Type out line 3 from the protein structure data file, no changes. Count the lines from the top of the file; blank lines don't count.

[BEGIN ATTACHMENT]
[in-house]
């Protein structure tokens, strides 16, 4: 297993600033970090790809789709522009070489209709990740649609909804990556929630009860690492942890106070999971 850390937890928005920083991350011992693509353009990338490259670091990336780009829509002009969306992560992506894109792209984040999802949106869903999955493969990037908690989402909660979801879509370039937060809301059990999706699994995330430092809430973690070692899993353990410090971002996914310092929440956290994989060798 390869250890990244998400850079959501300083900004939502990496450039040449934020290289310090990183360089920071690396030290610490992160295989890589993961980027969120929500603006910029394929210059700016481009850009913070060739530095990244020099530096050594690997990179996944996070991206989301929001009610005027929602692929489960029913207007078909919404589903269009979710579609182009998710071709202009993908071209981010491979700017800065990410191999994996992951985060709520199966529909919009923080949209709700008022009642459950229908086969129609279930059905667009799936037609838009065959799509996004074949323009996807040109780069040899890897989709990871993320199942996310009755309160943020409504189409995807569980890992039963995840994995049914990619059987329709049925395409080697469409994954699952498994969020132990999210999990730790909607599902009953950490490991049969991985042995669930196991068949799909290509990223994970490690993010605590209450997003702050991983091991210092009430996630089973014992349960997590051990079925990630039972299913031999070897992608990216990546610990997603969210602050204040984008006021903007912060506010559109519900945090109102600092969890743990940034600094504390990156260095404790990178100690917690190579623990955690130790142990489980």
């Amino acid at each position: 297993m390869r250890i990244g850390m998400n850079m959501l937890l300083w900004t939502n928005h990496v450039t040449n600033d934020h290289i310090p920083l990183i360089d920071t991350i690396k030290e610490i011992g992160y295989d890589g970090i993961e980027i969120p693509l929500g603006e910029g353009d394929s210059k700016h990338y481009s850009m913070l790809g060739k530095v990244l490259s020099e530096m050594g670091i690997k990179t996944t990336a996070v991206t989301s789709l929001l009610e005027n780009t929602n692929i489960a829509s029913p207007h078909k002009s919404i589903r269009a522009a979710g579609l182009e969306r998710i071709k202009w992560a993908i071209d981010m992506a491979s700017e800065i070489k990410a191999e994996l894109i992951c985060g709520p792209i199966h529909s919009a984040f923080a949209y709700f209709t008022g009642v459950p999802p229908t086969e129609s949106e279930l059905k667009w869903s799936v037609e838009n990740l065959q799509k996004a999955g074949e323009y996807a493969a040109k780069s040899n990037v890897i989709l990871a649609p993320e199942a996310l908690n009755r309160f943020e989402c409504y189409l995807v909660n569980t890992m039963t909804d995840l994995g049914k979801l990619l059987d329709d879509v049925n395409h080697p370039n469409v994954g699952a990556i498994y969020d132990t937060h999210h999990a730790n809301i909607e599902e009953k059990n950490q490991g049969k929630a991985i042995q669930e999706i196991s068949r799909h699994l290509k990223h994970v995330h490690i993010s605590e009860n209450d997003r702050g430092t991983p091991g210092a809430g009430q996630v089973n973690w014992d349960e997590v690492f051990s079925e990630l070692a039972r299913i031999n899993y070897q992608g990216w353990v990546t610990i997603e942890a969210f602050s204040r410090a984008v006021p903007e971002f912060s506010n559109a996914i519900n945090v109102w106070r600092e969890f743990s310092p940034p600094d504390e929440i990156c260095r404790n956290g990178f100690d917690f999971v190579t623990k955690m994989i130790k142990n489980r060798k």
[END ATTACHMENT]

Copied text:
């Amino acid at each position: 297993m390869r250890i990244g850390m998400n850079m959501l937890l300083w900004t939502n928005h990496v450039t040449n600033d934020h290289i310090p920083l990183i360089d920071t991350i690396k030290e610490i011992g992160y295989d890589g970090i993961e980027i969120p693509l929500g603006e910029g353009d394929s210059k700016h990338y481009s850009m913070l790809g060739k530095v990244l490259s020099e530096m050594g670091i690997k990179t996944t990336a996070v991206t989301s789709l929001l009610e005027n780009t929602n692929i489960a829509s029913p207007h078909k002009s919404i589903r269009a522009a979710g579609l182009e969306r998710i071709k202009w992560a993908i071209d981010m992506a491979s700017e800065i070489k990410a191999e994996l894109i992951c985060g709520p792209i199966h529909s919009a984040f923080a949209y709700f209709t008022g009642v459950p999802p229908t086969e129609s949106e279930l059905k667009w869903s799936v037609e838009n990740l065959q799509k996004a999955g074949e323009y996807a493969a040109k780069s040899n990037v890897i989709l990871a649609p993320e199942a996310l908690n009755r309160f943020e989402c409504y189409l995807v909660n569980t890992m039963t909804d995840l994995g049914k979801l990619l059987d329709d879509v049925n395409h080697p370039n469409v994954g699952a990556i498994y969020d132990t937060h999210h999990a730790n809301i909607e599902e009953k059990n950490q490991g049969k929630a991985i042995q669930e999706i196991s068949r799909h699994l290509k990223h994970v995330h490690i993010s605590e009860n209450d997003r702050g430092t991983p091991g210092a809430g009430q996630v089973n973690w014992d349960e997590v690492f051990s079925e990630l070692a039972r299913i031999n899993y070897q992608g990216w353990v990546t610990i997603e942890a969210f602050s204040r410090a984008v006021p903007e971002f912060s506010n559109a996914i519900n945090v109102w106070r600092e969890f743990s310092p940034p600094d504390e929440i990156c260095r404790n956290g990178f100690d917690f999971v190579t623990k955690m994989i130790k142990n489980r060798k």